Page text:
WNYC's Bob Hennelly is an award-winning investigative journalist. While at WNYC he has reported on a wide gamut of major public policy questions ranging from immigration and homeland security to power outages and utility mergers.
For years, local unions have complained that outsourced contracts for the city's technology needs lacked oversight and wasted taxpayer money.
But it wasn't the union protests nor Councilwoman Letitia James' prescient description years before of just how vulnerable the city had become to multi-million dollar sub-contractor fraudsters that provided the "aha" moment for the Bloomberg Administration.
It was the indictment of several IT contractors for allegedly ripping off the troubled Citytime payroll contract to the tune of $80 million dollars that prompted some introspection within the Bloomberg Administration. Adding insult to injury were alleged vast sums deposited out of the country to Latvian bank accounts.
To be fair, a wide range of government agencies throughout the country from the FBI to local municipal governments have all been plagued by IT contracts that mushroom out of control and never seem to deliver as promised.
Deputy Mayor Stephen Goldsmith says now the city will rely on its Department of Information Technology and Telecommunications for the kind of quality assurance it once subbed out.
"I think that the points some of the unions made that too much of our work is outside is true, and in this case with the IT contracts, we are going to establish a very high-level program management office," pledges Goldsmith.
The review of contractors included the Citytime project--where the projected cost went from under $70 million to over $700 million dollars--as well as the city's long delayed and over-budget emergency communications upgrade.
In a sitdown with WNYC, Goldsmith didn't sugarcoat his findings. He said that under the current arrangement, the contracting companies had way too much leverage over their customer, the City of New York.
"I think the bigger problem is they become the City. Right? We lose control of the scope, and we lose control of the price, and we need to bring more of the management on our side of the table."
Goldsmith says under his insourcing strategy, city workers will handle quality assurance and more hands-on project management and the city will save money while improving the quality of the work.
District 37 President Lillian Roberts welcomed the findings.
"It's a beginning, and I am happy for the workers who have been sitting there totally demoralized, as they certainly will feel better," says Roberts.
Roberts, whose union represents well over a third of the city's workforce - which numbers around 300,000 - has focused like a lazer on the proliferation of outside contracts she says now exceed 17,000 and are worth 10 billion dollars.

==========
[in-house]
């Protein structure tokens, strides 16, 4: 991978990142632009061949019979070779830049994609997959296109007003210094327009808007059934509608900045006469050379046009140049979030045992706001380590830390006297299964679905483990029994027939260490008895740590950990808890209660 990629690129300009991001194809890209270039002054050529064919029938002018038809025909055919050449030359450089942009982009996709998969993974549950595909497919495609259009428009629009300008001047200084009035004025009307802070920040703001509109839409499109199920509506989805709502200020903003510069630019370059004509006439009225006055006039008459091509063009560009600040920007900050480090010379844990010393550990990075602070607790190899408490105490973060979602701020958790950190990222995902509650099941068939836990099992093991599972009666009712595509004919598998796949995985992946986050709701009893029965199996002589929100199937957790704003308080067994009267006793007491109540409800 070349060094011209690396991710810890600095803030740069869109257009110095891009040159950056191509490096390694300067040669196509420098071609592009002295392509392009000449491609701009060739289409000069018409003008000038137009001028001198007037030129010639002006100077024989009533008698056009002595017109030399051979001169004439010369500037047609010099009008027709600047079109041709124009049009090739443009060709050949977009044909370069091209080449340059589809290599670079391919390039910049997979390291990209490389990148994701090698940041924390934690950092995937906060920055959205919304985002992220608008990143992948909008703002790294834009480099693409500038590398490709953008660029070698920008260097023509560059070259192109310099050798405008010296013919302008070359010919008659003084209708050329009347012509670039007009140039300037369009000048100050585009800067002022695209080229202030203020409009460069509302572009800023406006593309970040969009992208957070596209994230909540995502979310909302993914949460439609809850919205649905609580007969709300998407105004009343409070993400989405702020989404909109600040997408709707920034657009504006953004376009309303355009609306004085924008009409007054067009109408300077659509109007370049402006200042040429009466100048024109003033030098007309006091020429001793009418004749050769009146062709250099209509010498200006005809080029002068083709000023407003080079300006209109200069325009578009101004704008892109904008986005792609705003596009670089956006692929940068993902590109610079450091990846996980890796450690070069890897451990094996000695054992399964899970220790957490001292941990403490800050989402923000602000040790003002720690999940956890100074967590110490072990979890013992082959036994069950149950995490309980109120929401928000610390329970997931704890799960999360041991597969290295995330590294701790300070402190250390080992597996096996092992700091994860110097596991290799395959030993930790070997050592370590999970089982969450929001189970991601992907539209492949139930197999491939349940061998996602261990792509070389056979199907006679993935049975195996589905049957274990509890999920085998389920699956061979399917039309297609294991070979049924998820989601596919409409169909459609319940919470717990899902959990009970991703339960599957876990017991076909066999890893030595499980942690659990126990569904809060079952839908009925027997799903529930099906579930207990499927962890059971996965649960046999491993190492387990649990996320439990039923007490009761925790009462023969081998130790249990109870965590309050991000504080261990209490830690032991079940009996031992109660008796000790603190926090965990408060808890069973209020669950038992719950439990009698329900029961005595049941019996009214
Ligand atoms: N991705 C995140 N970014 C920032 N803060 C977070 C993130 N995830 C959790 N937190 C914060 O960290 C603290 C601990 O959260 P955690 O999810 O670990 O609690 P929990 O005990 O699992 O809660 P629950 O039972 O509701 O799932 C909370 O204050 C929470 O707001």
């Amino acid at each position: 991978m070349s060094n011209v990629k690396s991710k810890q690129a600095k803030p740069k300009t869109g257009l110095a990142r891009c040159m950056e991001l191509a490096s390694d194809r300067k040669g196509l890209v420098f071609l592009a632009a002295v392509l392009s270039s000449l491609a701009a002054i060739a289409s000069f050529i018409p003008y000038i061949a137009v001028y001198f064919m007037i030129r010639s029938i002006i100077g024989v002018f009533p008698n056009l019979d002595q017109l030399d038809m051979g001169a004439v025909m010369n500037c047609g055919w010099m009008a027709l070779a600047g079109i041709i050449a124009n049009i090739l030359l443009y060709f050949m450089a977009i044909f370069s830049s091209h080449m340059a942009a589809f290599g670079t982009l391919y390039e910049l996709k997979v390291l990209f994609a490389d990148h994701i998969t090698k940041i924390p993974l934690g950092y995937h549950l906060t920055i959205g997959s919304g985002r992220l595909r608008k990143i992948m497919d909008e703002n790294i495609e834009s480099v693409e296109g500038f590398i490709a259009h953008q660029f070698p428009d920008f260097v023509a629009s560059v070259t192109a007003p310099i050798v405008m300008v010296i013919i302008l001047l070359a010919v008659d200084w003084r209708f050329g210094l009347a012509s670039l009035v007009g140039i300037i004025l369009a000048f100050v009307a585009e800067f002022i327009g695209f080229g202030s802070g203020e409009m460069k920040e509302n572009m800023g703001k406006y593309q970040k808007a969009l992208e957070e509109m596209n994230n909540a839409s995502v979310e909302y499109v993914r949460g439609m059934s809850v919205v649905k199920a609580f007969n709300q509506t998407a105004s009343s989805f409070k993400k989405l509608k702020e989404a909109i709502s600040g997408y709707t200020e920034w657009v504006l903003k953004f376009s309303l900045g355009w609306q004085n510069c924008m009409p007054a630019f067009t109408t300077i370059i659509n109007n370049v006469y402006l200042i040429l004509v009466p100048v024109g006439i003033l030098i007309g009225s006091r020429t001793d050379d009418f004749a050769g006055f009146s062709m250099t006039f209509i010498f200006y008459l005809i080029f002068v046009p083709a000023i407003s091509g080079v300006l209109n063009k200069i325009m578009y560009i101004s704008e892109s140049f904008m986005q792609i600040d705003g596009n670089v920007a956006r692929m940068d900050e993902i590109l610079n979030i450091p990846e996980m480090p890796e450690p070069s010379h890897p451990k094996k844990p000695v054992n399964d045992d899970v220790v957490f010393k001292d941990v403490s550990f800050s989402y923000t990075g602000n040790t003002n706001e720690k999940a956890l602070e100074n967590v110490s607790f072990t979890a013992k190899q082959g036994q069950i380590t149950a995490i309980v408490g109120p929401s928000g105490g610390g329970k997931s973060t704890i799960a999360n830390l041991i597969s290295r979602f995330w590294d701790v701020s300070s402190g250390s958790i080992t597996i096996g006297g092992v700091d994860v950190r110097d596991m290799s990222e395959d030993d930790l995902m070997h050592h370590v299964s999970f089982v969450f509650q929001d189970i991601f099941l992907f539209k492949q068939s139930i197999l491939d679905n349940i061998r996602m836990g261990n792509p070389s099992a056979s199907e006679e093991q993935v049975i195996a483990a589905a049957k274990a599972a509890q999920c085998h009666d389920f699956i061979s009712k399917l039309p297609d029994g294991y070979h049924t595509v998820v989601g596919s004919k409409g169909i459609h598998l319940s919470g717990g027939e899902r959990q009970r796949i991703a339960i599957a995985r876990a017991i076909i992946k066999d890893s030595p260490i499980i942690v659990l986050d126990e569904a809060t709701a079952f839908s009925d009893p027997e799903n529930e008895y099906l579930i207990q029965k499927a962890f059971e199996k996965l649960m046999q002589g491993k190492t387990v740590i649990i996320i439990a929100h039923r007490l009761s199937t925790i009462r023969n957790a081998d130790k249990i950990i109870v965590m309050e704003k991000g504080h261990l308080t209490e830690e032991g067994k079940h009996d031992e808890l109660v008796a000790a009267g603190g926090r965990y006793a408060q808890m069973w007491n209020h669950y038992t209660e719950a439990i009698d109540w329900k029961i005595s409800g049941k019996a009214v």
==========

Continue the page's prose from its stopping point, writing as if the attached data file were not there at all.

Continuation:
The Bloomberg Adminiatration agrees that the city's IT contracts are in the billions, but they say Roberts numbers also includes billions in social service contracts.
Whatever the actual dollar value of the IT contracts, both labor and management agree that if executed as described, Goldsmith's approach of empowering the city workforce will save hundreds of millions of taxpayers dollars while improving the final product.
"Every penny we can get we may be able to save the hours in the library and do something for the homeless and the people who really need it,"says Roberts.
No doubt part of the City's new "can-do" attitude is the direct result of the appointment of new DOITT Commissioner Carole Post a little over a year ago.
Post is the first woman to lead the agency since it was created in 1994 by then-Mayor Rudy Giuliani. Before coming to DOITT, Post was the Director of Agency Services in the Mayor's Office of Operations.
Last month the city's new approach was very much in evidence when Post, Mayor Bloomberg and Deputy Mayor Goldsmith opened a new 18,000-square foot data center at Metrotech in Brooklyn.
Post lead a team of City employee IT experts who set the stage for the integration of the IT operations for 19 city agencies, with another 40 to come in the next five years.
Dubbed the Citywide IT Infrastructure Services (CITIServ), the strategy reduces the city's overall IT footprint, cuts energy usage, improves data security and opens up the possibility of new cross-agency collaboration.
Goldsmith's commitment to insourcing comes as the Bloomberg Administration and the city's union begin pivotal contract talks. This will be the mayor's last shot at finding common ground with the unions in his quest to bring the city workforce into the 21st century.
Richard Steier is the Editor of the Chief, a union paper that covers the ups and downs of public employment in New York City and state. He says the potential of the city's workforce to pull something off like the Metrotech IT integration should come as no surprise.
"These are people who are trained in the field," says Steier. "You've got other people who are skilled professionals who are capable of doing this work."
Steier says Goldsmith's shift shows the Bloomberg Administration actually learned from the costly embarassment of Citytime.
"There is no longer that attitude that the private sector knows best because they are in it to make a profit," says Steier. He says some of the huge contractor cost overruns are the legacy of old fashioned quid pro quo arrangements.
"In the past, you would have situations where it got farmed out in part because mayors looked to private contractors in terms of making contributions to their campaigns," he said. "In the case of this mayor, that isn't an issue."
Steier says it will all come done to how Goldsmith's pledge to "insource" actually rolls out. High profile announcements are one thing, actual transformation and workforce empowerment something else.